“He’s a businessman … I’ll make him an offer he can’t refuse.” – The Godfather
Having spent the last 2 weeks on vacation in Russia, I was amazed by the beauty, the people, the art and also the amount of corruption which exists in this country. After talking with many people, I learned that it is almost impossible to do any legitimate business in Russia without bribes, kickbacks and payoffs. The next logical question that comes to mind is why would anybody do business there? Why would anyone invest in any publicly traded company in Russia, since fraud and corruption are so prevalent?
I thought it would be interesting to do some basic ‘back of the napkin calculations’ to see how corruption effects stock market performance. Transparency International publishes an annual Corruption Perception Index which ranks countries “by their perceived levels of corruption, as determined by expert assessments and opinion surveys.”
In the developed markets, the top 5 least corrupt countries year after year tend to be New Zealand, Finland, Denmark, Sweden and Singapore. The most corrupt are Italy, Israel, Spain and France and United States.
In emerging markets, the top 5 least corrupt countries are Chile, Taiwan, Poland, South Korea and Malaysia. The most corrupt are India, Mexico, Philippines, Indonesia and Russia (no surprise).
Having a rating for the counties over the last 10 years, I wanted to compare them to the average (arithmetic) stock market performance of those countries over the last decade to see if there were any correlations. Having full data for 10 years of Corruption Index and stock market performance for over 35 countries, I put together the chart below for developed markets.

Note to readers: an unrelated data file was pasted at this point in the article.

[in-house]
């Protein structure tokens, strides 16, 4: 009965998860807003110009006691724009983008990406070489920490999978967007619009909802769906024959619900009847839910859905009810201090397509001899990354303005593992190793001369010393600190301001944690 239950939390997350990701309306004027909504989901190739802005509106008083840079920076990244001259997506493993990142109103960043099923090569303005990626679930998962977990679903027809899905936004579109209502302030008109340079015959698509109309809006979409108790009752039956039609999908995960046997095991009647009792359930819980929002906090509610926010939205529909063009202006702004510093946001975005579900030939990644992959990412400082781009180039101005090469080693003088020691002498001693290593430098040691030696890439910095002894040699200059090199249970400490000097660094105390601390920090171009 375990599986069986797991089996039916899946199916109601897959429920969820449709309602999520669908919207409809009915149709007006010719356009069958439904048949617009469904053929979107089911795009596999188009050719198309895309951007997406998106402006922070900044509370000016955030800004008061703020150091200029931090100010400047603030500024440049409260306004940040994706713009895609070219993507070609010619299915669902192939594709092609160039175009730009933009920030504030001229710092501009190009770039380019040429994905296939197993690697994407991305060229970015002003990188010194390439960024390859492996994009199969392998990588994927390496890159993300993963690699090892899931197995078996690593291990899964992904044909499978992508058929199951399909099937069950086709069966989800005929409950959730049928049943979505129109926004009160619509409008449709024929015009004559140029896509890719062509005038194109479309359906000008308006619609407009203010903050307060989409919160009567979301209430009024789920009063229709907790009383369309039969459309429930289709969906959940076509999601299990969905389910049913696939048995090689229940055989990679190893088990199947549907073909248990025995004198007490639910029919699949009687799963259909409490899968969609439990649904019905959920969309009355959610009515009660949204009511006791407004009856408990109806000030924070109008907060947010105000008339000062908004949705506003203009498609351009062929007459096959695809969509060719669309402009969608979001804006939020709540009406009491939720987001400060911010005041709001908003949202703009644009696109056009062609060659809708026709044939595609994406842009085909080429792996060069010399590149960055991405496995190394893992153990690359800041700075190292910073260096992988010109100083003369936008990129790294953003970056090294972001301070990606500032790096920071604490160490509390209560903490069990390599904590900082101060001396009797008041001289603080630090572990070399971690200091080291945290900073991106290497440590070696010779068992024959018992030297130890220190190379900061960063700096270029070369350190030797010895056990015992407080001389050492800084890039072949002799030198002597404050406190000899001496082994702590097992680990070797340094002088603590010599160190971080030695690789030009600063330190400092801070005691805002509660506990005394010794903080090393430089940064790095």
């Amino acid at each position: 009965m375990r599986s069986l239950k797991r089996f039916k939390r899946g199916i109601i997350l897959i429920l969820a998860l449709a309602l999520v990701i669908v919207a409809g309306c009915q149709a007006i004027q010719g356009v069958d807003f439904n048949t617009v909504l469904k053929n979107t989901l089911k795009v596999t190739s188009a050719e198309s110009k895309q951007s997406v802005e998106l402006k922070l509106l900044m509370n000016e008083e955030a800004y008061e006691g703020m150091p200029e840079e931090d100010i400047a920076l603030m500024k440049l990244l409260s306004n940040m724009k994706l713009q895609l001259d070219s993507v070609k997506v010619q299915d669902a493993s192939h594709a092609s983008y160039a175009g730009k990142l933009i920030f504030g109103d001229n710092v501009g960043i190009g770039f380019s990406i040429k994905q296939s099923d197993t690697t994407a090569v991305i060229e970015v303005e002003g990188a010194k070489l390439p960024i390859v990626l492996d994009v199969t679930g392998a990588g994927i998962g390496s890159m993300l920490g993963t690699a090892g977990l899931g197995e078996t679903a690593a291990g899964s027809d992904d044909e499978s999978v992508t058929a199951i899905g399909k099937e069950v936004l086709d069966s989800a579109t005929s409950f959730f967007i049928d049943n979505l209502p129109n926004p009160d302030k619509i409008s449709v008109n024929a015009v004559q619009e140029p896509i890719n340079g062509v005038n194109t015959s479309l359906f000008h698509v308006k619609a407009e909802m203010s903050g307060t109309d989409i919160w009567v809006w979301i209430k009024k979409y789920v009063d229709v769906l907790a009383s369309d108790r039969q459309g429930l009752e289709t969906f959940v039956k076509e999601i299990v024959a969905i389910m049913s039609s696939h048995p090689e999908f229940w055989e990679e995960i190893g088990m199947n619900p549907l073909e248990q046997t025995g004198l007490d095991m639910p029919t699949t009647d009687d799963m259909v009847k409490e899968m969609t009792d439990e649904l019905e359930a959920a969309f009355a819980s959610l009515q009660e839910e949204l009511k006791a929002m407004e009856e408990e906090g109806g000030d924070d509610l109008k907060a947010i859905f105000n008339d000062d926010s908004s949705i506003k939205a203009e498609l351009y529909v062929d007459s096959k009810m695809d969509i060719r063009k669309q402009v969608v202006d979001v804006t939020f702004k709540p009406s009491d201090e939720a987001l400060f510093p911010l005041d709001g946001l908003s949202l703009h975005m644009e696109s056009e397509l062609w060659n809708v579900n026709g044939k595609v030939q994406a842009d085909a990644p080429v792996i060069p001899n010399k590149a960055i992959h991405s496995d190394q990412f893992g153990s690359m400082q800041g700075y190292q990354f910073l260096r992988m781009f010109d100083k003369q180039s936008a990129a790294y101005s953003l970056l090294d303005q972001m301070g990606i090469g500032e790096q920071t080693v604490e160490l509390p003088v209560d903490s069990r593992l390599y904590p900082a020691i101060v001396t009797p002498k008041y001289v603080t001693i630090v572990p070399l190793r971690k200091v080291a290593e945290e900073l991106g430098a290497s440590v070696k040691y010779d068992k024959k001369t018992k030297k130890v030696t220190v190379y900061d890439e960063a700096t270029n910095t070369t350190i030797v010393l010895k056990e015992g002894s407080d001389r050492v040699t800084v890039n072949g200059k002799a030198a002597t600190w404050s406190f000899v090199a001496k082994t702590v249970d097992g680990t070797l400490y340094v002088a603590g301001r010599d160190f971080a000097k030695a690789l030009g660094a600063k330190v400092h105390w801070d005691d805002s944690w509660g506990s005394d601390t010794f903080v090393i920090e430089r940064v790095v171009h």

As you can see, the least corrupt countries (those with highest Corruption Index Scores) tend to have better performances in the stock market over the last 10 years as the trend line shows. The picture changes once we look at emerging markets. If we look at 10 years of data in emerging markets, the countries which are more corrupt have had better market performances.
It seems for developed markets, corruption does not pay, but in emerging markets corruption does seem to pay, rewarding the most corrupt countries with higher market performances. This is rather puzzling. Why would a corrupt country have better market performance? My guess is that corruption cuts both ways.
For example, if you own a publicly traded company in Russia that makes widgets, you are probably skimming the profits from the top and short changing the shareholders. At the same time, you are also bribing politicians to get more lucrative deals and paying off the local officials to make it difficult for other widget manufacturers to do business and compete with you. Thus improving your profit margins in the process. In the long run, it’s a losing formula for the overall economy. In the short run, the markets do not seem to care how the profits are derived. It is also possible that shareholders are bidding up the price of stocks in corrupt countries in expectation that things will improve and that the upside will hold rewards. Just another way of saying “things can only get better”.
So in corrupt countries, corruption does seem to improve stock market performances at least in the short run. However, in developed countries, corruption seems to have a negative effect on markets.
A word of caution about my findings, it’s very possible the data sample of 10 years might be too small and if we looked at a much larger data set the conclusion might be different. Also there’s a chance that we are simply seeing a correlation and not a causation.